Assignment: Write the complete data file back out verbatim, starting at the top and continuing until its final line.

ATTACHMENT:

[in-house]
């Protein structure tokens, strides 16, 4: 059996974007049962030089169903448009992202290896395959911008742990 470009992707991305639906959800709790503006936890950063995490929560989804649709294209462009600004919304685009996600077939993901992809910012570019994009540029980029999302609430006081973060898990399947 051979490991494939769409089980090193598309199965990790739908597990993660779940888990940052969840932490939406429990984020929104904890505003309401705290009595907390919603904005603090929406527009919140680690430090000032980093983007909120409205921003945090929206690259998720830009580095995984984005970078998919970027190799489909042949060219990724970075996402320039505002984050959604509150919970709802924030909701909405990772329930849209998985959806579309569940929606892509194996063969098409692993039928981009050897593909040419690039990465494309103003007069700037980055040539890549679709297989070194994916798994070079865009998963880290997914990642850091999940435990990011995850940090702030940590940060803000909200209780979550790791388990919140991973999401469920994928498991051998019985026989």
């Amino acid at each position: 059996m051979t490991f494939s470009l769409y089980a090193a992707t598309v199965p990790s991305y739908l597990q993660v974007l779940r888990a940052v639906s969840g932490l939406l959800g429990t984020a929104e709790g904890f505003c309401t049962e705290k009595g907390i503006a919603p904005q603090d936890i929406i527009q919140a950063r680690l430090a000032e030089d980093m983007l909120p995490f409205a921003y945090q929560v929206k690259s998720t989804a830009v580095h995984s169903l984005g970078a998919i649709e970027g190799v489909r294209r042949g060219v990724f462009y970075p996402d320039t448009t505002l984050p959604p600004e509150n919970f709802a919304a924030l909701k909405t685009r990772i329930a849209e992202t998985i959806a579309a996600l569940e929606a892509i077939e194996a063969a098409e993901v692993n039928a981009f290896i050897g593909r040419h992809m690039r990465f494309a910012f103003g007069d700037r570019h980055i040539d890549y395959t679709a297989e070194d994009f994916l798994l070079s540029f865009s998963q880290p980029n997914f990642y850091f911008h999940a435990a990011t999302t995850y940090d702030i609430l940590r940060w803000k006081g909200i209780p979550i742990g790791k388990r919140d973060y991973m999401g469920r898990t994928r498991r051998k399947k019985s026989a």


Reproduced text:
[in-house]
């Protein structure tokens, strides 16, 4: 059996974007049962030089169903448009992202290896395959911008742990 470009992707991305639906959800709790503006936890950063995490929560989804649709294209462009600004919304685009996600077939993901992809910012570019994009540029980029999302609430006081973060898990399947 051979490991494939769409089980090193598309199965990790739908597990993660779940888990940052969840932490939406429990984020929104904890505003309401705290009595907390919603904005603090929406527009919140680690430090000032980093983007909120409205921003945090929206690259998720830009580095995984984005970078998919970027190799489909042949060219990724970075996402320039505002984050959604509150919970709802924030909701909405990772329930849209998985959806579309569940929606892509194996063969098409692993039928981009050897593909040419690039990465494309103003007069700037980055040539890549679709297989070194994916798994070079865009998963880290997914990642850091999940435990990011995850940090702030940590940060803000909200209780979550790791388990919140991973999401469920994928498991051998019985026989």
């Amino acid at each position: 059996m051979t490991f494939s470009l769409y089980a090193a992707t598309v199965p990790s991305y739908l597990q993660v974007l779940r888990a940052v639906s969840g932490l939406l959800g429990t984020a929104e709790g904890f505003c309401t049962e705290k009595g907390i503006a919603p904005q603090d936890i929406i527009q919140a950063r680690l430090a000032e030089d980093m983007l909120p995490f409205a921003y945090q929560v929206k690259s998720t989804a830009v580095h995984s169903l984005g970078a998919i649709e970027g190799v489909r294209r042949g060219v990724f462009y970075p996402d320039t448009t505002l984050p959604p600004e509150n919970f709802a919304a924030l909701k909405t685009r990772i329930a849209e992202t998985i959806a579309a996600l569940e929606a892509i077939e194996a063969a098409e993901v692993n039928a981009f290896i050897g593909r040419h992809m690039r990465f494309a910012f103003g007069d700037r570019h980055i040539d890549y395959t679709a297989e070194d994009f994916l798994l070079s540029f865009s998963q880290p980029n997914f990642y850091f911008h999940a435990a990011t999302t995850y940090d702030i609430l940590r940060w803000k006081g909200i209780p979550i742990g790791k388990r919140d973060y991973m999401g469920r898990t994928r498991r051998k399947k019985s026989a």